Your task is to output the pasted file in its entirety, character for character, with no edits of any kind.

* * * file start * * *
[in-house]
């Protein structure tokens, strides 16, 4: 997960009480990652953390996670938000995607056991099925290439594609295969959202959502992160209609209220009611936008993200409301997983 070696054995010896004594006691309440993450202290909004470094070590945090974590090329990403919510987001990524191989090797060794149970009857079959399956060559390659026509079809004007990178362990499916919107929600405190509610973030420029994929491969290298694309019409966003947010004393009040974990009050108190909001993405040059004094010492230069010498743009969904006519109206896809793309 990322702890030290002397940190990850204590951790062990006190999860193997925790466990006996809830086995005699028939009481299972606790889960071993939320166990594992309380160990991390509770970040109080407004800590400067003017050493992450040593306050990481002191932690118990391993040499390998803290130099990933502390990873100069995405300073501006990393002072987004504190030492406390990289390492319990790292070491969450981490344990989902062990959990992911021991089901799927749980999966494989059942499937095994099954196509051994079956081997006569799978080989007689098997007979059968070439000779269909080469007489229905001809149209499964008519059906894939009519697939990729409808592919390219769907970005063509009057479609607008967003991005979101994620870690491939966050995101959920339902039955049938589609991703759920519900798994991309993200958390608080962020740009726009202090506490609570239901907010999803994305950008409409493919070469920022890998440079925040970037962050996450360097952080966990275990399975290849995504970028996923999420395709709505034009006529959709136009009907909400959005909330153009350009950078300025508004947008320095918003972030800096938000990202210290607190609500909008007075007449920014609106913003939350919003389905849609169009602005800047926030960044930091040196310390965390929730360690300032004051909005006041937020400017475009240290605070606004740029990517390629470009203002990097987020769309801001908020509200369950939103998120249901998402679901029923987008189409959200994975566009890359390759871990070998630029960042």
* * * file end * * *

[in-house]
């Protein structure tokens, strides 16, 4: 997960009480990652953390996670938000995607056991099925290439594609295969959202959502992160209609209220009611936008993200409301997983 070696054995010896004594006691309440993450202290909004470094070590945090974590090329990403919510987001990524191989090797060794149970009857079959399956060559390659026509079809004007990178362990499916919107929600405190509610973030420029994929491969290298694309019409966003947010004393009040974990009050108190909001993405040059004094010492230069010498743009969904006519109206896809793309 990322702890030290002397940190990850204590951790062990006190999860193997925790466990006996809830086995005699028939009481299972606790889960071993939320166990594992309380160990991390509770970040109080407004800590400067003017050493992450040593306050990481002191932690118990391993040499390998803290130099990933502390990873100069995405300073501006990393002072987004504190030492406390990289390492319990790292070491969450981490344990989902062990959990992911021991089901799927749980999966494989059942499937095994099954196509051994079956081997006569799978080989007689098997007979059968070439000779269909080469007489229905001809149209499964008519059906894939009519697939990729409808592919390219769907970005063509009057479609607008967003991005979101994620870690491939966050995101959920339902039955049938589609991703759920519900798994991309993200958390608080962020740009726009202090506490609570239901907010999803994305950008409409493919070469920022890998440079925040970037962050996450360097952080966990275990399975290849995504970028996923999420395709709505034009006529959709136009009907909400959005909330153009350009950078300025508004947008320095918003972030800096938000990202210290607190609500909008007075007449920014609106913003939350919003389905849609169009602005800047926030960044930091040196310390965390929730360690300032004051909005006041937020400017475009240290605070606004740029990517390629470009203002990097987020769309801001908020509200369950939103998120249901998402679901029923987008189409959200994975566009890359390759871990070998630029960042």